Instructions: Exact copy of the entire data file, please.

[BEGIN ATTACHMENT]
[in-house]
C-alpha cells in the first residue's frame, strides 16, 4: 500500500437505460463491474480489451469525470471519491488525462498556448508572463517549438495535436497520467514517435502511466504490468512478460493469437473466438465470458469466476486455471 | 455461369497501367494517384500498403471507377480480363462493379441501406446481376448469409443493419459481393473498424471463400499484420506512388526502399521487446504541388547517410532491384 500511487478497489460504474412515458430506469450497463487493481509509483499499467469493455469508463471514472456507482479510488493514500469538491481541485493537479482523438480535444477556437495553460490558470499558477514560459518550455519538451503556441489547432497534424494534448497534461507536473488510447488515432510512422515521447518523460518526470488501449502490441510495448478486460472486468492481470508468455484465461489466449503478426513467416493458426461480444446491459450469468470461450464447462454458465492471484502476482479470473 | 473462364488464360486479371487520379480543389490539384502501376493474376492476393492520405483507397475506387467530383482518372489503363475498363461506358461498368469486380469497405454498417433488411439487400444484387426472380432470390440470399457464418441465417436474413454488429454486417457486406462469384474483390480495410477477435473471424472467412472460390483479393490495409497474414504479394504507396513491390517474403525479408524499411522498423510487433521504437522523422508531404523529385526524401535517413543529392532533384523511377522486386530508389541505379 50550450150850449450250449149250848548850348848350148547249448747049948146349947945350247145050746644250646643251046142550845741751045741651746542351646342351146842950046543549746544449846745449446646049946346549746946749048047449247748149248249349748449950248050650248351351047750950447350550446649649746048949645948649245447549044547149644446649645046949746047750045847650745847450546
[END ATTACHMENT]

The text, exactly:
[in-house]
C-alpha cells in the first residue's frame, strides 16, 4: 500500500437505460463491474480489451469525470471519491488525462498556448508572463517549438495535436497520467514517435502511466504490468512478460493469437473466438465470458469466476486455471 | 455461369497501367494517384500498403471507377480480363462493379441501406446481376448469409443493419459481393473498424471463400499484420506512388526502399521487446504541388547517410532491384 500511487478497489460504474412515458430506469450497463487493481509509483499499467469493455469508463471514472456507482479510488493514500469538491481541485493537479482523438480535444477556437495553460490558470499558477514560459518550455519538451503556441489547432497534424494534448497534461507536473488510447488515432510512422515521447518523460518526470488501449502490441510495448478486460472486468492481470508468455484465461489466449503478426513467416493458426461480444446491459450469468470461450464447462454458465492471484502476482479470473 | 473462364488464360486479371487520379480543389490539384502501376493474376492476393492520405483507397475506387467530383482518372489503363475498363461506358461498368469486380469497405454498417433488411439487400444484387426472380432470390440470399457464418441465417436474413454488429454486417457486406462469384474483390480495410477477435473471424472467412472460390483479393490495409497474414504479394504507396513491390517474403525479408524499411522498423510487433521504437522523422508531404523529385526524401535517413543529392532533384523511377522486386530508389541505379 50550450150850449450250449149250848548850348848350148547249448747049948146349947945350247145050746644250646643251046142550845741751045741651746542351646342351146842950046543549746544449846745449446646049946346549746946749048047449247748149248249349748449950248050650248351351047750950447350550446649649746048949645948649245447549044547149644446649645046949746047750045847650745847450546